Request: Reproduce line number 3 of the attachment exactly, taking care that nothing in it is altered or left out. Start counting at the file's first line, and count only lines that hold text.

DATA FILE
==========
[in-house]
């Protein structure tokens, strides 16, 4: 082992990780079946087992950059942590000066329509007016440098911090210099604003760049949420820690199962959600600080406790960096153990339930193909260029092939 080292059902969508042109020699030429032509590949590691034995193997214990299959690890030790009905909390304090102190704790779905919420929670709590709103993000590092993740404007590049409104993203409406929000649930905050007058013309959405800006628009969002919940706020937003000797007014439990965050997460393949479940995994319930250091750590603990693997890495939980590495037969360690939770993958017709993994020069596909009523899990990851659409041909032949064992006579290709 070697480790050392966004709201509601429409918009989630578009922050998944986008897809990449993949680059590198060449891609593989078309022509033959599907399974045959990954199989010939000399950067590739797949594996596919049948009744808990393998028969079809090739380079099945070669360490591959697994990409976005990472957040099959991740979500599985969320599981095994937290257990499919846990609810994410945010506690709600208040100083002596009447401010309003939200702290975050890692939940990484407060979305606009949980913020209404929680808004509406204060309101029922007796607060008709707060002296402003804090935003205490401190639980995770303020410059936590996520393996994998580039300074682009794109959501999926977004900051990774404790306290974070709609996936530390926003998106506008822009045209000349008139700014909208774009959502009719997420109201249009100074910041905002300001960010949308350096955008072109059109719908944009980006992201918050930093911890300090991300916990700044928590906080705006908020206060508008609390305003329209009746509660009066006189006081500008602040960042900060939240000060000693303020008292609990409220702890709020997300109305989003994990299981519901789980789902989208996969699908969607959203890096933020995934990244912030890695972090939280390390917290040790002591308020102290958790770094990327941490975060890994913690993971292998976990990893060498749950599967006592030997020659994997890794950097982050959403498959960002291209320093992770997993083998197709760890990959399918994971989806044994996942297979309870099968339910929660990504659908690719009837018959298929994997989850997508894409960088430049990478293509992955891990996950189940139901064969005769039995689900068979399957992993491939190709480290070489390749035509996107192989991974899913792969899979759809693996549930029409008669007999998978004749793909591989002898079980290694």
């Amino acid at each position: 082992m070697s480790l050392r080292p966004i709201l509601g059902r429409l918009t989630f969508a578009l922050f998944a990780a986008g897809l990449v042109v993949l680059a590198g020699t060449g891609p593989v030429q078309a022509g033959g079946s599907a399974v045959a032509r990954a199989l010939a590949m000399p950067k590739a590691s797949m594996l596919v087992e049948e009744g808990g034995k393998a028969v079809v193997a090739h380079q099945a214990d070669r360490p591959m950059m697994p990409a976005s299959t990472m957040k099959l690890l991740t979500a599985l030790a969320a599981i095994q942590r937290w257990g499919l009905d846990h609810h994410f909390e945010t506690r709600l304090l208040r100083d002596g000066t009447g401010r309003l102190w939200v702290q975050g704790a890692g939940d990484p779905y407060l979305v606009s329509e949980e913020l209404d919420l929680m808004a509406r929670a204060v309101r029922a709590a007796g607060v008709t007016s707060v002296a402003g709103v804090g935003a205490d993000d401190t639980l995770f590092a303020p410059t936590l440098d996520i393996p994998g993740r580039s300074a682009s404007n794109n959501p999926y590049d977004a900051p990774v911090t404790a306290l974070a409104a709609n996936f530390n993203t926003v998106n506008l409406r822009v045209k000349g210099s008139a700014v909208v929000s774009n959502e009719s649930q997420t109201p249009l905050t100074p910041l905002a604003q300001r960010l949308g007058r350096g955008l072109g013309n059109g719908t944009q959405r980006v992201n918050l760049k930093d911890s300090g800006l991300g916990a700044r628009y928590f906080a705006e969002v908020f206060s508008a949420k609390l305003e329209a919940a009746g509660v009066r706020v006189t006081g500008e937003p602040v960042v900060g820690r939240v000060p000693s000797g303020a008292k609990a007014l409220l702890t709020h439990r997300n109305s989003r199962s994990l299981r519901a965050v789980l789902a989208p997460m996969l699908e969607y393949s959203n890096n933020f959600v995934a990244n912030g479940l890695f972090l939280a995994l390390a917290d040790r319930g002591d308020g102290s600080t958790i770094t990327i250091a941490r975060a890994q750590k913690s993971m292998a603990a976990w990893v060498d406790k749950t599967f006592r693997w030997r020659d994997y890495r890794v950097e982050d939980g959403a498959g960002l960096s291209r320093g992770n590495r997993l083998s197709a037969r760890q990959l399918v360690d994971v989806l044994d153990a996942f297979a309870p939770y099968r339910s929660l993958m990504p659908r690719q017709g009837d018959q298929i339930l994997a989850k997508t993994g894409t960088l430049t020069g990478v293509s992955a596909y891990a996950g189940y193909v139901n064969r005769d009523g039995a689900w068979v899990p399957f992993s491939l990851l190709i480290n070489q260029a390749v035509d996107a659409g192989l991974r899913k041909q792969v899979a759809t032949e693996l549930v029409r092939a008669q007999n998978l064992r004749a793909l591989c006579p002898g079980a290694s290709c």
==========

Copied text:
């Amino acid at each position: 082992m070697s480790l050392r080292p966004i709201l509601g059902r429409l918009t989630f969508a578009l922050f998944a990780a986008g897809l990449v042109v993949l680059a590198g020699t060449g891609p593989v030429q078309a022509g033959g079946s599907a399974v045959a032509r990954a199989l010939a590949m000399p950067k590739a590691s797949m594996l596919v087992e049948e009744g808990g034995k393998a028969v079809v193997a090739h380079q099945a214990d070669r360490p591959m950059m697994p990409a976005s299959t990472m957040k099959l690890l991740t979500a599985l030790a969320a599981i095994q942590r937290w257990g499919l009905d846990h609810h994410f909390e945010t506690r709600l304090l208040r100083d002596g000066t009447g401010r309003l102190w939200v702290q975050g704790a890692g939940d990484p779905y407060l979305v606009s329509e949980e913020l209404d919420l929680m808004a509406r929670a204060v309101r029922a709590a007796g607060v008709t007016s707060v002296a402003g709103v804090g935003a205490d993000d401190t639980l995770f590092a303020p410059t936590l440098d996520i393996p994998g993740r580039s300074a682009s404007n794109n959501p999926y590049d977004a900051p990774v911090t404790a306290l974070a409104a709609n996936f530390n993203t926003v998106n506008l409406r822009v045209k000349g210099s008139a700014v909208v929000s774009n959502e009719s649930q997420t109201p249009l905050t100074p910041l905002a604003q300001r960010l949308g007058r350096g955008l072109g013309n059109g719908t944009q959405r980006v992201n918050l760049k930093d911890s300090g800006l991300g916990a700044r628009y928590f906080a705006e969002v908020f206060s508008a949420k609390l305003e329209a919940a009746g509660v009066r706020v006189t006081g500008e937003p602040v960042v900060g820690r939240v000060p000693s000797g303020a008292k609990a007014l409220l702890t709020h439990r997300n109305s989003r199962s994990l299981r519901a965050v789980l789902a989208p997460m996969l699908e969607y393949s959203n890096n933020f959600v995934a990244n912030g479940l890695f972090l939280a995994l390390a917290d040790r319930g002591d308020g102290s600080t958790i770094t990327i250091a941490r975060a890994q750590k913690s993971m292998a603990a976990w990893v060498d406790k749950t599967f006592r693997w030997r020659d994997y890495r890794v950097e982050d939980g959403a498959g960002l960096s291209r320093g992770n590495r997993l083998s197709a037969r760890q990959l399918v360690d994971v989806l044994d153990a996942f297979a309870p939770y099968r339910s929660l993958m990504p659908r690719q017709g009837d018959q298929i339930l994997a989850k997508t993994g894409t960088l430049t020069g990478v293509s992955a596909y891990a996950g189940y193909v139901n064969r005769d009523g039995a689900w068979v899990p399957f992993s491939l990851l190709i480290n070489q260029a390749v035509d996107a659409g192989l991974r899913k041909q792969v899979a759809t032949e693996l549930v029409r092939a008669q007999n998978l064992r004749a793909l591989c006579p002898g079980a290694s290709c």